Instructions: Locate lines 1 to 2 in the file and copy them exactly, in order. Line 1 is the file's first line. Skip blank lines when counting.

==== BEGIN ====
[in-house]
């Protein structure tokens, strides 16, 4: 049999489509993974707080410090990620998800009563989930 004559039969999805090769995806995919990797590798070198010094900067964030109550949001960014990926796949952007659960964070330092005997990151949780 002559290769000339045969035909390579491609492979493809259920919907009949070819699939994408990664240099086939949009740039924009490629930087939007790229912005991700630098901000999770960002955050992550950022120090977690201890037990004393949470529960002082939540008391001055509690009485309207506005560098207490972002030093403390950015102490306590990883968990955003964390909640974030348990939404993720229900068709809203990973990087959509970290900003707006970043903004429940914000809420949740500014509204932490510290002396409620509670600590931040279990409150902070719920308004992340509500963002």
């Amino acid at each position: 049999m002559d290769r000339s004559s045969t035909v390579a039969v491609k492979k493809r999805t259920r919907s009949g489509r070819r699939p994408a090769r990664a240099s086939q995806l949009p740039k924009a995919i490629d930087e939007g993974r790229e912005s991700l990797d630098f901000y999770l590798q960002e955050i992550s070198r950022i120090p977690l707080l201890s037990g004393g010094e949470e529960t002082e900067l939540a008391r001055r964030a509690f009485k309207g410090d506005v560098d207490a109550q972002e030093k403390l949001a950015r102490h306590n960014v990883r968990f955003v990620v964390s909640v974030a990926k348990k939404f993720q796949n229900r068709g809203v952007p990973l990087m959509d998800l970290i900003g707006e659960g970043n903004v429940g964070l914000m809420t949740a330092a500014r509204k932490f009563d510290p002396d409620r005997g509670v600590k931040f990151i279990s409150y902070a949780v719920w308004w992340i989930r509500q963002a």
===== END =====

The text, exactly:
[in-house]
């Protein structure tokens, strides 16, 4: 049999489509993974707080410090990620998800009563989930 004559039969999805090769995806995919990797590798070198010094900067964030109550949001960014990926796949952007659960964070330092005997990151949780 002559290769000339045969035909390579491609492979493809259920919907009949070819699939994408990664240099086939949009740039924009490629930087939007790229912005991700630098901000999770960002955050992550950022120090977690201890037990004393949470529960002082939540008391001055509690009485309207506005560098207490972002030093403390950015102490306590990883968990955003964390909640974030348990939404993720229900068709809203990973990087959509970290900003707006970043903004429940914000809420949740500014509204932490510290002396409620509670600590931040279990409150902070719920308004992340509500963002």